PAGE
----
THE European Commission has noted “problematic points” in Boris Johnson ’s Brexit proposals.

In a letter European Commission president Jean-Claude Junker, the Prime Minister proposes an all-island regulatory zone on the island of Ireland which will cover all goods, including agri-food.

That means Northern Ireland, effectively, staying in the single market for goods, but leaving the customs union.

Responding, the Commission said in a statement: "President Jean-Claude Juncker spoke to Prime Minister Johnson on the phone this afternoon. The Prime Minister informed the president about the contents of the UK's latest proposal – which includes a legal text, explanatory note and letter from Prime Minister Johnson.

"President Juncker welcomed Prime Minister Johnson's determination to advance the talks ahead of the October European Council and make progress towards a deal.

"He acknowledged the positive advances, notably with regards to the full regulatory alignment for all goods and the control of goods entering Northern Ireland from Great Britain."

READ MORE: Boris Johnson reveals Brexit proposals in letter to the EU

The letter continues: "However, the president also noted that there are still some problematic points that will need further work in the coming days, notably with regards to the governance of the backstop.

"The delicate balance struck by the Good Friday Agreement must be preserved. Another concern that needs to be addressed are the substantive customs rules.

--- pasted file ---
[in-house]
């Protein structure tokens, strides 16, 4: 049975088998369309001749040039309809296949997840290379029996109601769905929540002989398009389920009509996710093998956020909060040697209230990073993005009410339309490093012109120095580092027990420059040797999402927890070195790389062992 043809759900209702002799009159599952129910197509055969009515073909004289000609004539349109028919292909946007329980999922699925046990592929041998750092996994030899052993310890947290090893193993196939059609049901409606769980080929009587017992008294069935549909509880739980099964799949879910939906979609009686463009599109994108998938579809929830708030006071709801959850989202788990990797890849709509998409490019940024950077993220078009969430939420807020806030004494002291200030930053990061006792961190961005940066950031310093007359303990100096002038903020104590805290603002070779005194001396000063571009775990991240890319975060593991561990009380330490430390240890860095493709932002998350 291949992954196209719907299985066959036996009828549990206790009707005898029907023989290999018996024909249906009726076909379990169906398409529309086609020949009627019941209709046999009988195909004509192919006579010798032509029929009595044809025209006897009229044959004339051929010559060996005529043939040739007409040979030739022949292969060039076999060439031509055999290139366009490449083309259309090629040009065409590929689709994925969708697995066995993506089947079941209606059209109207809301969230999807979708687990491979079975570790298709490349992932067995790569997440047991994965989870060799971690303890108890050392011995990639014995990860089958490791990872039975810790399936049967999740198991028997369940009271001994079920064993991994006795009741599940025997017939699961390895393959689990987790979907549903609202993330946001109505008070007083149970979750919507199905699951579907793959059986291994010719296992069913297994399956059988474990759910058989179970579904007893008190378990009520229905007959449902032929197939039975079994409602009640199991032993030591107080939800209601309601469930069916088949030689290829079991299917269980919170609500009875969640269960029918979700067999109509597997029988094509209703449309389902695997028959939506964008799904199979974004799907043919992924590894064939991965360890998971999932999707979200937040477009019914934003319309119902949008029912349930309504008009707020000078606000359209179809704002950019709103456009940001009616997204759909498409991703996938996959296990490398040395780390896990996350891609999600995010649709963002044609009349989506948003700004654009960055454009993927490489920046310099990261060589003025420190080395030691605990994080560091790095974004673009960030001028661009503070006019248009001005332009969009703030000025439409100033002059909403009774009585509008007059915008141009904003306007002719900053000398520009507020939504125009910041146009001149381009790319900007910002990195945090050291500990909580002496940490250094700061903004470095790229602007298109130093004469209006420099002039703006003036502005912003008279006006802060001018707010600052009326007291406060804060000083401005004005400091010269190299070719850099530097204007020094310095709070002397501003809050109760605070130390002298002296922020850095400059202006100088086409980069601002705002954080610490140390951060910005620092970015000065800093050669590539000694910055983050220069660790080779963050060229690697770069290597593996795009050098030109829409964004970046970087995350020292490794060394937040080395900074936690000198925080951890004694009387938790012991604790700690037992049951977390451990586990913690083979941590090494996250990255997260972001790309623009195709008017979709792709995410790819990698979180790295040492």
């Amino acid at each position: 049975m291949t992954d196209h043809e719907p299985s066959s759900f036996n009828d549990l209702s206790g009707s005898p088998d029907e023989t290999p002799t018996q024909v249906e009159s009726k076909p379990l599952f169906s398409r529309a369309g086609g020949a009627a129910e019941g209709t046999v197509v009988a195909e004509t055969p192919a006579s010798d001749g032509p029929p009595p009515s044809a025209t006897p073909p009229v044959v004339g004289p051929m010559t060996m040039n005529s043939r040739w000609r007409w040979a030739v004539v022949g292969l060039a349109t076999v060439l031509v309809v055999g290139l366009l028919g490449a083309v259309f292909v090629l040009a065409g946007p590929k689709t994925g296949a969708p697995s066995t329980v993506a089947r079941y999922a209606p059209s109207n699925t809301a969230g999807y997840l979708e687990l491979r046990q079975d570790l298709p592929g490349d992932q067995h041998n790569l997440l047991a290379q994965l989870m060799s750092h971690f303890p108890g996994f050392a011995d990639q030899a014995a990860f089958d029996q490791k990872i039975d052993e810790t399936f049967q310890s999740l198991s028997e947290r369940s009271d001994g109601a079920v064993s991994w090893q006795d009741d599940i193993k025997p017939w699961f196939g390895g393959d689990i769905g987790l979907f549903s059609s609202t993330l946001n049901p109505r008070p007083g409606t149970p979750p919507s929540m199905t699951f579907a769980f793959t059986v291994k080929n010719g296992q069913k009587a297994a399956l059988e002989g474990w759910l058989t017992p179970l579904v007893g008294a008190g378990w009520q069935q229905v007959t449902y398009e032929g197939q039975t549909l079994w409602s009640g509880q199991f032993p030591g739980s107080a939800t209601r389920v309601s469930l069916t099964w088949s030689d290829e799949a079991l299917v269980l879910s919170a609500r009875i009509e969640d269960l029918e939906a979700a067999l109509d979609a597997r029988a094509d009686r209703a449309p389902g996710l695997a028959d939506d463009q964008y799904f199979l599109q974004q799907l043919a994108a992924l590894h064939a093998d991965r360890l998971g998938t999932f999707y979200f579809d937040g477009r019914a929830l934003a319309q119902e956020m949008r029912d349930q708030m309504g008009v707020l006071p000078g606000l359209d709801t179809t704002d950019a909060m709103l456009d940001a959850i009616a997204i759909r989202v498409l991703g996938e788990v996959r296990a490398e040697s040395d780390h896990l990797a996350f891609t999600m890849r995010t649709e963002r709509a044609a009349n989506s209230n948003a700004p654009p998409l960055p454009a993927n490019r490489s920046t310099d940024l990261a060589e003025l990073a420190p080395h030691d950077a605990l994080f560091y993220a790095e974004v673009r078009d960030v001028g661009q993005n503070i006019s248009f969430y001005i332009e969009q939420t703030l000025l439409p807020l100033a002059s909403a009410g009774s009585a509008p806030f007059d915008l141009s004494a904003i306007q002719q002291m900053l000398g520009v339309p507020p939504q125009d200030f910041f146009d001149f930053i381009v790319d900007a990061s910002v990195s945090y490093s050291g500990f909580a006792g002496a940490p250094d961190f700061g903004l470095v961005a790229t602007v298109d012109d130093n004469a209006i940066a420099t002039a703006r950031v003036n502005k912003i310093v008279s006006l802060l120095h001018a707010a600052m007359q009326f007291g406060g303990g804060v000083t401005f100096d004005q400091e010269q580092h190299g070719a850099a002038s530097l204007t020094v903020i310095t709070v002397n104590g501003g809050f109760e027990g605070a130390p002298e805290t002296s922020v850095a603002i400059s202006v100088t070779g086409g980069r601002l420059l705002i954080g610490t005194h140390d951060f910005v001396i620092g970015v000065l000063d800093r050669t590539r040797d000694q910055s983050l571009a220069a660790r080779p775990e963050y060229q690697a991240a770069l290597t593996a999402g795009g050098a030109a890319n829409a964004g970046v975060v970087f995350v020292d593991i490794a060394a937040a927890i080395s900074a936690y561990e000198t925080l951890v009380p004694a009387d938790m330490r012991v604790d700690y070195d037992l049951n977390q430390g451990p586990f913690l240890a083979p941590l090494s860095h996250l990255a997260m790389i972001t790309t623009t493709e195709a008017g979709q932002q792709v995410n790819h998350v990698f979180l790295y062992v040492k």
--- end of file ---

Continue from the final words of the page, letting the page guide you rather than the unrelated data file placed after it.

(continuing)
"He also stressed that we must have a legally operational solution that meets all the objectives of the backstop: preventing a hard border, preserving North-South cooperation and the all-island economy, and protecting the EU's Single Market and Ireland's place in it.

"President Juncker confirmed to Prime Minister Johnson that the Commission will now examine the legal text objectively, and in light of our well-known criteria.

"The EU wants a deal. We remain united and ready to work 24/7 to make this happen – as we have been for over three years now."

READ MORE: Brexit: UK Government won't cover costs of Scottish No-Deal planning

The European Commission said meetings between the EU and UK negotiation teams will take place in Brussels over the coming days.

The European Commission's chief negotiator Michel Barnier and his team will update the European Parliament and the Council on Wednesday evening.

President Juncker will also speak to Taoiseach Leo Varadkar and "will listen carefully to his views", the Commission said.